Women are all the rage at Cannes

2015-05-19 15:18

Cannes — This year's Cannes Film Festival is about halfway through, but one thing is already clear: This festival belongs to les femmes.

From the word go, this year's Cannes has been dominated by women and debate about gender equality in the movie industry. Yearly topics regularly grip the festival, raging through the Cannes cacophony like wildfire. But this year's near all-consuming conversation has had more the feeling of a rising sea change, one gathering for years and now swelling from a growing chorus of frustration.

"You hope it's not the year, that it's not some sort of fashionable moment," said Cate Blanchett, whose '50s lesbian romance Carol has been one of the festival's unanimous sensations. "It's important to keep talking about it," she added. "It fell off the agenda and I think we lost a lot of ground."

Cannes, in its 68th festival, is in some ways an unlikely place for an explosion of attention to sexism. A swanky French Riviera spectacle of high-heeled glamour and ambitious cinema, Cannes has sometimes been criticised for a lack of female directors in the Cannes Palme d'Or competition, the illustrious highest rung of the festival where about 20 films premiere. When no female directors were in competition a few years ago, some protested and a signed petition calling for change was published.

The festival's defense has typically been that it can only program the films that get made, and that anger should be directed at the industry: studio executives and independent film producers.

This year, though, Cannes appeared to take a deliberate step toward leading the conversation. It opened the festival with a movie directed by a woman: the delinquent drama Standing Tall by Emmanuelle Bercot. Two woman directors entered the competition: Valerie Donzelli's Marguerite & Julien and My King by French actress-director Maiwenn.

"People keep referring to women here, women there," Maiwenn said. "We aren't chosen because of our gender or this or that. We're chosen because of our film."

An honourary Palme d'Or is to be given to French New Wave filmmaker Agnes Varda. Even this year's official poster, which covers the festival's hulking centre, the Palais des Festival, is Ingrid Bergman.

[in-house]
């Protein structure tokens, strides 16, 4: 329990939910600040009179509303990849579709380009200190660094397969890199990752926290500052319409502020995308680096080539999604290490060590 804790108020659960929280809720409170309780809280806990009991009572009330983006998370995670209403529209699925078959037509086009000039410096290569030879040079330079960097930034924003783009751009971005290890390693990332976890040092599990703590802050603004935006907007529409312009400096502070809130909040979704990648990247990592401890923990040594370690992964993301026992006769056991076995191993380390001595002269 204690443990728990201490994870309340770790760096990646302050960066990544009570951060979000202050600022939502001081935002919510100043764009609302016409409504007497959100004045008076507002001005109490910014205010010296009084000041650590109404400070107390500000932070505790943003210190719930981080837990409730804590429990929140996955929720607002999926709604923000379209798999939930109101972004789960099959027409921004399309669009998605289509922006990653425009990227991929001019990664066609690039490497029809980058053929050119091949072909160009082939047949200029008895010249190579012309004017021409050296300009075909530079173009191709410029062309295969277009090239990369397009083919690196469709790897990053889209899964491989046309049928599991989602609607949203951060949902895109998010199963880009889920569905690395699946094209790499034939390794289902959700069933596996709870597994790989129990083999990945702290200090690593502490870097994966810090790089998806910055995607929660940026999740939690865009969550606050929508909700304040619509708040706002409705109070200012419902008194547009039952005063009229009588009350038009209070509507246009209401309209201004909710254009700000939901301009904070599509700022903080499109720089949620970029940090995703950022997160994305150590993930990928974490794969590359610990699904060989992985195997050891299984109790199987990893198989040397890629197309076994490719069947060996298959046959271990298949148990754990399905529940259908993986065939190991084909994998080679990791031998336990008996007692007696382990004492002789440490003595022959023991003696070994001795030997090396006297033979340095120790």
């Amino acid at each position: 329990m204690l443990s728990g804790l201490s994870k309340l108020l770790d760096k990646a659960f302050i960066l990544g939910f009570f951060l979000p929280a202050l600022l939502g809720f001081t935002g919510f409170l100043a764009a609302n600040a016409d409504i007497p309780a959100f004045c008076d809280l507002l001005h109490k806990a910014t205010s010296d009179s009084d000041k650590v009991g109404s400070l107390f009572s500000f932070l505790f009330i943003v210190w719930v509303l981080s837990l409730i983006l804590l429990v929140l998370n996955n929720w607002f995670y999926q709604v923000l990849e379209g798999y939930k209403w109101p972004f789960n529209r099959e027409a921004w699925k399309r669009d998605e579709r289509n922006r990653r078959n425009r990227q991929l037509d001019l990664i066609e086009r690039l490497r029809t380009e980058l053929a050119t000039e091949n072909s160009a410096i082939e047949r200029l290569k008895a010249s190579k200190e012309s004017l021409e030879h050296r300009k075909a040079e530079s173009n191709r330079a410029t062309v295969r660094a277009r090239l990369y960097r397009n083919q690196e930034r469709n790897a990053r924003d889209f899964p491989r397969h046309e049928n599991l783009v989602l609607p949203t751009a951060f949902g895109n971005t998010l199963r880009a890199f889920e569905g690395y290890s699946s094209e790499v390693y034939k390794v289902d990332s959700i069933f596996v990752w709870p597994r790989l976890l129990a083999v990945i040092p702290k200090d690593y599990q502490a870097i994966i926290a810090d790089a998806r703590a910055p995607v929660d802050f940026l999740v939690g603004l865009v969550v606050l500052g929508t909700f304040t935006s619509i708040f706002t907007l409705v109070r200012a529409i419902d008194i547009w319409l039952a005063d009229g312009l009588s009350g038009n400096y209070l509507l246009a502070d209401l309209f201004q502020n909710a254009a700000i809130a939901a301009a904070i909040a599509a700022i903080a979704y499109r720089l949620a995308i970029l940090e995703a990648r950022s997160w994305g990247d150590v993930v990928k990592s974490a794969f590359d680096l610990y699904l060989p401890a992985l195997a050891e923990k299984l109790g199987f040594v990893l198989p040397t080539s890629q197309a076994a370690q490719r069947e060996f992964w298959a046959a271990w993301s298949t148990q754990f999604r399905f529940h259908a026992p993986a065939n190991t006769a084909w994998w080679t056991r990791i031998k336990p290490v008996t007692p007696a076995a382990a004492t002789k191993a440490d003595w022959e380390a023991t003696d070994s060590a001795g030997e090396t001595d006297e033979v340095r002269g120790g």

'Cinema undermines women'

Several panels have also been held on women in film, where Salma Hayek, Jane Fonda, producer Megan Ellison and others have spoken about their experiences.

"Cinema undermines women's intelligence," said Hayek, who stars in Italian director Matteo Garonne's competition entry The Tale of Tales. ''They don't see us as a powerful economic force. It's incredible ignorance. Hollywood doesn't have this business vision."

Yet the biggest Hollywood films at Cannes — George Miller's road-raging explosion Mad Max: Fury Road and Pixar's cerebral growing up tale Inside Out — are both notable for being big summer blockbusters led by female characters. Though the film's name goes to Tom Hardy's Mad Max, Charlize Theron's Furiosa is the driver of Fury Road, while Inside Out is set in the mind of a young girl.

Each film played out of competition but both drew the heartiest, most gushing responses at Cannes: Fury Road for its relentless action-movie bravado and Inside Out for its thoughtful, tender story.

The practically universal acclaim of those films could be seen as a bright sign for Hollywood or a signal of a weak competition lineup to this year's festival. The first week of Cannes, which concludes Sunday with the presentation of the Palme d'Or by Joel and Ethan Coen's jury, has been largely defined by so-so entries and a handful of fantastical oddities.

Garrone's The Tale of Tales, based on influential but little-known Neapolitan fairy tales, summoned a grotesquely fantastical world of kings and princesses, giant fleas and massive ogres. The Greek director Yorgos Lanthimos presented The Lobster, a deadpan satire of the social pressure to marry, played out at a remote Irish hotel where unmatched singles are turned into the animal of their choice.

But Carol, Todd Haynes' adaptation of Patricia Highsmith's 1952 novel about an illicit love in conservative '50s New York, bowled over the festival with its sumptuous photography. The film, in which Rooney Mara co-stars, could be in the hunt for both Oscars and the Palme, as could Laszlo Nemes' equally formalist Holocaust drama, Son of Saul. The Hungarian filmmaker's debut plunges the viewer into the horrific world of a Jewish prisoner forced to help operate a death camp.

Both films exhumed painful periods of another time, nevertheless containing their own vital relevance. Carol offered both a chance to reflect on how far society has come in six decades, but also how much more ground still needs to be covered.

"Nothing has changed and everything has changed," said screenwriter Phyllis Nagy. "We can have this movie now."

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